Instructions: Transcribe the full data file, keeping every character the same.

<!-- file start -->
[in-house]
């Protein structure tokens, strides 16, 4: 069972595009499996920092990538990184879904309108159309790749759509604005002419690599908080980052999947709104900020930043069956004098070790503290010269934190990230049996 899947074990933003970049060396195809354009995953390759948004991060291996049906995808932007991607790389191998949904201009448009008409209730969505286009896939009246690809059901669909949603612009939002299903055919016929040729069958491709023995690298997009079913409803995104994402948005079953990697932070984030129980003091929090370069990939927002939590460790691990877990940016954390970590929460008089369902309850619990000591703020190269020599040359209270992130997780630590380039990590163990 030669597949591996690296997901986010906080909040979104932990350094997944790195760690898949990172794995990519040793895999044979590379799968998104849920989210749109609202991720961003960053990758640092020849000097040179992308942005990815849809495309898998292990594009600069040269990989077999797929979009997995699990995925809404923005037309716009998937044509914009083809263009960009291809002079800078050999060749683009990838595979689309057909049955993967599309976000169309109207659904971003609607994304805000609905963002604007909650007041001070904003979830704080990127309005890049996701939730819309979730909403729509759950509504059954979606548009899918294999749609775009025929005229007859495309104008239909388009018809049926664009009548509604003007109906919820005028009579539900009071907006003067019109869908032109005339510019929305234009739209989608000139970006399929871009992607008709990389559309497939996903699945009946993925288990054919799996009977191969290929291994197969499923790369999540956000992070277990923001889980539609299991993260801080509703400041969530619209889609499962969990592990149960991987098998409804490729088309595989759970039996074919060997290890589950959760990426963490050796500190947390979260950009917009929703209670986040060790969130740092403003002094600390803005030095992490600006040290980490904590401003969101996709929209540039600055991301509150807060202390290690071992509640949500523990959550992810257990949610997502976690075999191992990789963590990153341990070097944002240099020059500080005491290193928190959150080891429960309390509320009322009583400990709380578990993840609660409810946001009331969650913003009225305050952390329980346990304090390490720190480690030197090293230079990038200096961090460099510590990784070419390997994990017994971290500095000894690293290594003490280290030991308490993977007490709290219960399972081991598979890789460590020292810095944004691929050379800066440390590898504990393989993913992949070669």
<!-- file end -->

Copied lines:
[in-house]
């Protein structure tokens, strides 16, 4: 069972595009499996920092990538990184879904309108159309790749759509604005002419690599908080980052999947709104900020930043069956004098070790503290010269934190990230049996 899947074990933003970049060396195809354009995953390759948004991060291996049906995808932007991607790389191998949904201009448009008409209730969505286009896939009246690809059901669909949603612009939002299903055919016929040729069958491709023995690298997009079913409803995104994402948005079953990697932070984030129980003091929090370069990939927002939590460790691990877990940016954390970590929460008089369902309850619990000591703020190269020599040359209270992130997780630590380039990590163990 030669597949591996690296997901986010906080909040979104932990350094997944790195760690898949990172794995990519040793895999044979590379799968998104849920989210749109609202991720961003960053990758640092020849000097040179992308942005990815849809495309898998292990594009600069040269990989077999797929979009997995699990995925809404923005037309716009998937044509914009083809263009960009291809002079800078050999060749683009990838595979689309057909049955993967599309976000169309109207659904971003609607994304805000609905963002604007909650007041001070904003979830704080990127309005890049996701939730819309979730909403729509759950509504059954979606548009899918294999749609775009025929005229007859495309104008239909388009018809049926664009009548509604003007109906919820005028009579539900009071907006003067019109869908032109005339510019929305234009739209989608000139970006399929871009992607008709990389559309497939996903699945009946993925288990054919799996009977191969290929291994197969499923790369999540956000992070277990923001889980539609299991993260801080509703400041969530619209889609499962969990592990149960991987098998409804490729088309595989759970039996074919060997290890589950959760990426963490050796500190947390979260950009917009929703209670986040060790969130740092403003002094600390803005030095992490600006040290980490904590401003969101996709929209540039600055991301509150807060202390290690071992509640949500523990959550992810257990949610997502976690075999191992990789963590990153341990070097944002240099020059500080005491290193928190959150080891429960309390509320009322009583400990709380578990993840609660409810946001009331969650913003009225305050952390329980346990304090390490720190480690030197090293230079990038200096961090460099510590990784070419390997994990017994971290500095000894690293290594003490280290030991308490993977007490709290219960399972081991598979890789460590020292810095944004691929050379800066440390590898504990393989993913992949070669």